Beijing-based AIDS activist Hu Jia, who suffers from hepatitis B, was seized by officers from the internal security department of the city's police force on Feb. 16. He was driven with a hood over his head to a rural resort, held without his medication, and questioned for 41 days after taking part in a rolling hunger strike to protest police brutality in China. He told RFA reporter Lin Di about his ordeal:
I was kidnapped by police at around 9 a.m. on Feb. 16. I was told yesterday that they would be able to release me, and in the morning they dropped me off about an hour’s walk from my house. They didn’t bring me home, but made me walk the rest of the way.
On the morning of Feb. 16 I was heading out to a meeting of non-governmental AIDS organizations, and the State Security Bureau of the Tongzhou county police department had already checked with their superiors and said I could go. At the time I was under house arrest.
But they said I had to go in to the meeting in a police car. I wasn’t in the slightest bit suspicious, and I got into the police vehicle. But then I realized that the four officers in the police vehicle weren’t the same as the ones from before.
They were heavies; I’d never seen them before. They drove me out to a remote area where there weren’t any people and one of the guys in front turned around and said to the others , "Get him sorted out for me." And they immediately grabbed me and got me into that position they use for restraining criminals, called the jetliner position…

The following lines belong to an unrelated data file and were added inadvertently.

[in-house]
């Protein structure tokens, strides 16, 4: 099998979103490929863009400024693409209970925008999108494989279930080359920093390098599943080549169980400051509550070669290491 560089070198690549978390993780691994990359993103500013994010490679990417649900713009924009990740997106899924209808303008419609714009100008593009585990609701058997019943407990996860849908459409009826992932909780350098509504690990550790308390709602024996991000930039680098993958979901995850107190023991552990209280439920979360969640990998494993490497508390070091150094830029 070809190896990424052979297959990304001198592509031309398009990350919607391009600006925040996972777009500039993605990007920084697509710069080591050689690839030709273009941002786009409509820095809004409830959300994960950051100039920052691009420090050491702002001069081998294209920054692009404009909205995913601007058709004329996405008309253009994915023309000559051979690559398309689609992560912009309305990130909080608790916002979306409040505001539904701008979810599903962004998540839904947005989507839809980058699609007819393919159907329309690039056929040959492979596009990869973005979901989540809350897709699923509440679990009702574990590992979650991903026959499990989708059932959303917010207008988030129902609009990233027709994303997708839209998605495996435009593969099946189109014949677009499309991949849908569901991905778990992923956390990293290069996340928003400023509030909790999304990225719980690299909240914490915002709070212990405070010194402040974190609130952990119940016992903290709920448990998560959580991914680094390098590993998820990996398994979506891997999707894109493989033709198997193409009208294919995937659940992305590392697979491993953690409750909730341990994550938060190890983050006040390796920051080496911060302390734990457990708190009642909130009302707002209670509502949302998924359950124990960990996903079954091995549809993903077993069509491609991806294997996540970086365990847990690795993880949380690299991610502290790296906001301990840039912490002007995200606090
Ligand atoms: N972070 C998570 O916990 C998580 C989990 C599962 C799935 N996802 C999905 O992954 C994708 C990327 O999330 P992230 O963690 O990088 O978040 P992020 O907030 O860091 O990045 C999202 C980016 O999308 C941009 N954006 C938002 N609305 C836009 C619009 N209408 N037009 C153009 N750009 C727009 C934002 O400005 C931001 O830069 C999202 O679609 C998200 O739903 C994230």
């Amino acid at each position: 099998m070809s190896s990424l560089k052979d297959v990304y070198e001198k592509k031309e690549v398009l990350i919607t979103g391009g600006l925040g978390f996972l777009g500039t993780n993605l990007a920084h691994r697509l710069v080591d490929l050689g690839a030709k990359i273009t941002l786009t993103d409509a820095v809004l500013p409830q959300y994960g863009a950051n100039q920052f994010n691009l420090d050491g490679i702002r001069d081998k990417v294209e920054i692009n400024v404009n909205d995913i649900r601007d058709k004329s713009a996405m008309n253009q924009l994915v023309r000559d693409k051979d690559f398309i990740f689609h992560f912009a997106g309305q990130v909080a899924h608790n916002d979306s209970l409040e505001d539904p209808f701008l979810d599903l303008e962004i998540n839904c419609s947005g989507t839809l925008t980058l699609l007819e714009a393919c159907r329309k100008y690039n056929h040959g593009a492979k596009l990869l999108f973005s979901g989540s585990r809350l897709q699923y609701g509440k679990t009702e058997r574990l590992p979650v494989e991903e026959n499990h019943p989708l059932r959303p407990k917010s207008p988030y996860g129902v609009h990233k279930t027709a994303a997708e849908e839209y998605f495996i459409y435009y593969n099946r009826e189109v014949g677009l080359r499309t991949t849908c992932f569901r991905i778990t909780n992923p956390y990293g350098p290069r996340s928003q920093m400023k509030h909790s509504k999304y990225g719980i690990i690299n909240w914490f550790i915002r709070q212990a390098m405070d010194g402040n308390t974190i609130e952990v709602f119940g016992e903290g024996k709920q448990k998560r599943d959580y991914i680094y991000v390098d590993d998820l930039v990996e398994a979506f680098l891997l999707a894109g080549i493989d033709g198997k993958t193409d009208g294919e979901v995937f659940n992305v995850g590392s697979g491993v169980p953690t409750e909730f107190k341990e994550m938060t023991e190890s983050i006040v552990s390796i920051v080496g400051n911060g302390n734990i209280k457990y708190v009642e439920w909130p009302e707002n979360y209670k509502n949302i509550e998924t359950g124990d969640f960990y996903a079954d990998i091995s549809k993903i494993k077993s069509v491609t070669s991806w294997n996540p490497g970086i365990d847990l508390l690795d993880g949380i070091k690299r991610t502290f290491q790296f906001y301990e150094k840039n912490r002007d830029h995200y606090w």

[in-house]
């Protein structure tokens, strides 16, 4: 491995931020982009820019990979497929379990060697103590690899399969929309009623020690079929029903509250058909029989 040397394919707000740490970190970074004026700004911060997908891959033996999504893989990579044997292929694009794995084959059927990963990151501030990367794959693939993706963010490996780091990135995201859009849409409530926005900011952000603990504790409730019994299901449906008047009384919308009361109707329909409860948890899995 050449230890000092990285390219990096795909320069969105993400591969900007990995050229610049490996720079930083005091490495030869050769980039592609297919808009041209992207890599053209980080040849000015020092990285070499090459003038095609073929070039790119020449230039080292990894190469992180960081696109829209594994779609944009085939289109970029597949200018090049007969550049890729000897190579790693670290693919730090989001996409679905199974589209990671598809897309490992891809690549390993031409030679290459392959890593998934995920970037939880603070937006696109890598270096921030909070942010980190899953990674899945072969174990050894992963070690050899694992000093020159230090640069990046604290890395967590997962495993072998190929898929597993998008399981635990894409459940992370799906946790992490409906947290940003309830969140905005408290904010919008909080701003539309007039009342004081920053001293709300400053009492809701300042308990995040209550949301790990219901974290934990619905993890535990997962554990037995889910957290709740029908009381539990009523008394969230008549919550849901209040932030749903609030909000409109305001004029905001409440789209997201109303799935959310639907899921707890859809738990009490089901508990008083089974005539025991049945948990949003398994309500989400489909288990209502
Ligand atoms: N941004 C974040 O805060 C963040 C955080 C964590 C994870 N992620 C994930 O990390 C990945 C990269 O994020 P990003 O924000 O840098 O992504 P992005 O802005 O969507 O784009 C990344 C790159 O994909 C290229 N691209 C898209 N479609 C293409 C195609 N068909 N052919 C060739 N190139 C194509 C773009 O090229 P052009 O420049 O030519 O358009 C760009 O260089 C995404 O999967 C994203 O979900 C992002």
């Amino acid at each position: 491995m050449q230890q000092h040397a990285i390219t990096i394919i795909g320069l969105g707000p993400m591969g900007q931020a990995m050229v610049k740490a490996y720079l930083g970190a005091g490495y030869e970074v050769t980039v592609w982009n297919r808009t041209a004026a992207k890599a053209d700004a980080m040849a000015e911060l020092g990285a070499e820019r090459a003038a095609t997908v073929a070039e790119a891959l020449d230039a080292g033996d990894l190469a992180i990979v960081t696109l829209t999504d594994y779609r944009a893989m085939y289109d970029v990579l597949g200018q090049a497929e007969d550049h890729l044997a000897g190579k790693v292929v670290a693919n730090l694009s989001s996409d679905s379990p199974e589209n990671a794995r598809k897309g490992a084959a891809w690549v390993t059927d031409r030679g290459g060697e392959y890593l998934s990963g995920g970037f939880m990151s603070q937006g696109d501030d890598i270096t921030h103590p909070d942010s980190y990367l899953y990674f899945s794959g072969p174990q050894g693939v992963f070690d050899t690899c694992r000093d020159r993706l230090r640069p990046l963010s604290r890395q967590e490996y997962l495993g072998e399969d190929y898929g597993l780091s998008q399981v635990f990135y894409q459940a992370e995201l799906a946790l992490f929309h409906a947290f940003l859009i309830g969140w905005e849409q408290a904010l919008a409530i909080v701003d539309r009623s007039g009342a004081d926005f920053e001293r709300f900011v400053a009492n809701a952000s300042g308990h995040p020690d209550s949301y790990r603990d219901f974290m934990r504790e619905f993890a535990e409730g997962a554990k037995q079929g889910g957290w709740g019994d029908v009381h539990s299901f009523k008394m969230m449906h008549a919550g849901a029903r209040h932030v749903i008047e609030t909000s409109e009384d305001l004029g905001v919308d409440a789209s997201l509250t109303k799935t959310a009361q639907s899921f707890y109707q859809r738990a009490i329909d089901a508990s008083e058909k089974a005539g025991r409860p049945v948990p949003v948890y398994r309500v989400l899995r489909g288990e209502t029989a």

They put a black hood over my head, removing my glasses first, so I couldn’t see anything. Sometimes they forced my head right down to the floor as the car was driving along…
I asked them several times during my detention if they would go back home and get my medication for me but they refused.
They were making sure that I had no idea where they were taking me. I started to vomit at one point because I was extremely car-sick. I’m not normally car-sick, but because one minute the car was accelerating, the next minute they were slamming on the brakes, and me with my head pressed down against the floor...
I went for a total health check today. The doctor ran a series of tests and said things were not looking good. He says I have early cirrhosis of the liver. He said the next stage is late cirrhosis and then cancer. They asked me if I drank a lot of alcohol, but I told them that I am a Buddhist and that I never drink…I told them about some of my run-ins with police and they said this could be a reason for it, that my liver had been damaged in this way…